I have had my share of squabbles in my 50 years in the ministry. I am very thankful that my disagreements with others didn’t make the pages of the Bible.
That was not the case for two women in Philippi. Their quarrel was so pronounced that Paul challenged them to unity in his letter.
Think about their situation. First, someone had to travel 335 miles to Ephesus to bring an offering to the apostle. Then, another journey back to Philippi was necessary.
Weeks and possibly months passed, while the two ladies refused to be reconciled. Their division necessitated a rebuke by Paul.
Philippians 4.2-3 – I urge Euodia and I urge Syntyche to be of the same mind in the Lord.
Yes, and I ask you also, my loyal companion, help these women, for they have struggled beside me in the work of the gospel, together with Clement and the rest of my coworkers, whose names are in the book of life.
Euodia and Syntyche were partners with Paul in the work of the ministry. Their names were in the book of life.
There was a factor that limited their effectiveness, disunity.
When the first portion of the letter was read to the congregation, I’m sure they felt the conviction of comparison between Jesus’ behavior and theirs.
— Philippians 2.5-8 – Let the same mind be in you that was in Christ Jesus,
Who, though he existed in the form of God,
did not regard equality with God
as something to be grasped,
But emptied himself,
taking the form of a slave,
assuming human likeness.
And being found in appearance as a human,
he humbled himself
and became obedient to the point of death —
even death on a cross.
Imagine how they felt when they heard the command to “be of the same mind in the Lord” (verse 2) with their names attached!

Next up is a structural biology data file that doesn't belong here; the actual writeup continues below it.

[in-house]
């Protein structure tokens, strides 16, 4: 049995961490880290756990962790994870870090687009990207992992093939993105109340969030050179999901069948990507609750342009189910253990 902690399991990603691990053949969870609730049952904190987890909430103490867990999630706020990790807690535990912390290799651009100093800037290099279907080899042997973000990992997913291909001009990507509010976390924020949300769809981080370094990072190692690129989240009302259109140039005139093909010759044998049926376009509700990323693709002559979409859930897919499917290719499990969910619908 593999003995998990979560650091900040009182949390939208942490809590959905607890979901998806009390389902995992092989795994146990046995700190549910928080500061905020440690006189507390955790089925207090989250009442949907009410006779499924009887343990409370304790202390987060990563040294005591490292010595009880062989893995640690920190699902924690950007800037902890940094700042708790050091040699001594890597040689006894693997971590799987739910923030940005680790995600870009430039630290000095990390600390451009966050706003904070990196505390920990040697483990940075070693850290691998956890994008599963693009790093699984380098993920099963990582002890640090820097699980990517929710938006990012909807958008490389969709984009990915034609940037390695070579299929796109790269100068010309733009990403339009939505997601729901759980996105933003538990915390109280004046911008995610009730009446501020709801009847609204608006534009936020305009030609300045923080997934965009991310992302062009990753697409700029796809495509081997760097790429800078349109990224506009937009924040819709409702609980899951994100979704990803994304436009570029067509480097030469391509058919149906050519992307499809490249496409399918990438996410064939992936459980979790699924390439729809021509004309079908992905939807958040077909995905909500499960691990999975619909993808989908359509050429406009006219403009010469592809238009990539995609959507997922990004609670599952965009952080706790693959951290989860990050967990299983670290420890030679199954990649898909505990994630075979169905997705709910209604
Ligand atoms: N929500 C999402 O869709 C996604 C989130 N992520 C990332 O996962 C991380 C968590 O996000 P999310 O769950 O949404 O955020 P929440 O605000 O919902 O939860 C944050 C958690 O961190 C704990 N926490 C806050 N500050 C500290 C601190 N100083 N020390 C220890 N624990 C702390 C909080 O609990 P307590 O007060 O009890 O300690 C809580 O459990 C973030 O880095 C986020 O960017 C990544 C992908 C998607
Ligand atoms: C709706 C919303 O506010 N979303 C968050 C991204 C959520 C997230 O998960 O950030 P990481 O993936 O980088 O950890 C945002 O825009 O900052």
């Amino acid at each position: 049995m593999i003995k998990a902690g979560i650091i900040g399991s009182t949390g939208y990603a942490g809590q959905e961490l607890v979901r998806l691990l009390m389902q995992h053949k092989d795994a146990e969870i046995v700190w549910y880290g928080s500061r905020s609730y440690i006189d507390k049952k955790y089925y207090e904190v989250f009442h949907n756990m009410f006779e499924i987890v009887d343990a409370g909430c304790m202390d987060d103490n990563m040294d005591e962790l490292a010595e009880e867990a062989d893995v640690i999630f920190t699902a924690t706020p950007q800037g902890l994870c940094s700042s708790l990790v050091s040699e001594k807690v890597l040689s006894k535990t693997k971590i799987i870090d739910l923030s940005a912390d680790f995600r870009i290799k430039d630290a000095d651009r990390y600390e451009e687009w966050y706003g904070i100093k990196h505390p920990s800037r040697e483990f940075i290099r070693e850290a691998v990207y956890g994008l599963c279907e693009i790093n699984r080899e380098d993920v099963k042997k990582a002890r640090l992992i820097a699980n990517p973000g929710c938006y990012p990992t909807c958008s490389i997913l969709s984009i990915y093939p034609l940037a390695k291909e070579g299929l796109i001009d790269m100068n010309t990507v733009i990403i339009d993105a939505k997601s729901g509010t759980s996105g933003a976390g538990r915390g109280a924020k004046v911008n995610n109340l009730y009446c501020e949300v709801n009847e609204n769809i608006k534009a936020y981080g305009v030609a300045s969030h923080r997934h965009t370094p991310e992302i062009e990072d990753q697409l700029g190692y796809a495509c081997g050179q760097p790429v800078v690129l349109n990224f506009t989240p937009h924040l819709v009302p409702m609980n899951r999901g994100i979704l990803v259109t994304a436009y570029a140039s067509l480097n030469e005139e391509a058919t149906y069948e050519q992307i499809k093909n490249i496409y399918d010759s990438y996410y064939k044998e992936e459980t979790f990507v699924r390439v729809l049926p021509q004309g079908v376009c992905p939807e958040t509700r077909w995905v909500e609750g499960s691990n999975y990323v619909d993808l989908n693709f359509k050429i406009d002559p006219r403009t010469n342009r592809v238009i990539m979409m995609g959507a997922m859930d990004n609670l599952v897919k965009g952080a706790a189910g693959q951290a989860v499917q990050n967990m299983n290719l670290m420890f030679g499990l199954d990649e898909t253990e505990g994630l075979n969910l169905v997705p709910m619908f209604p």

I expect they fell to their knees in repentance, only to get to their feet and embrace each other in forgiveness.
What happened to Euodia and Syntyche should be repeated in churches around the world. Part of living a Jesus-kind-of-life is a willingness to “be of the same mind in the Lord” with each other.
Celebrate the Lord
I agree with N.T. Wright that the admonition to “rejoice in the Lord” refers to a public celebration.
Of course, Paul’s words can be personally applied, but imagine what will happen when churches publically celebrate the lordship of Christ.
Philippians 4.4-5 – Rejoice in the Lord always; again I will say, Rejoice.
Let your gentleness be known to everyone. The Lord is near.
What would a gentle public celebration of the lordship of Christ look like?
I saw a documentary on the Civil Rights Movement a year ago. The time was the late 1950s or early 1960s and the local sheriff marched the African American students out of town with his officers on horseback.
I don’t remember the reason behind the sheriff’s actions and I don’t remember what happened to the students.
What I do remember is that the students returned to the courthouse the next day and in mass knelt and prayed for the sheriff.
That is the best picture of a gentle celebration of the lordship of Jesus Christ.
We do well to consider ways we can celebrate the King of all kings in a gentle and Christ-honoring way.
Rudy Ross and I discuss this passage on YouTube. It can be found on the Bob Spradling YouTube channel. You will appreciate Rudy’s insights.
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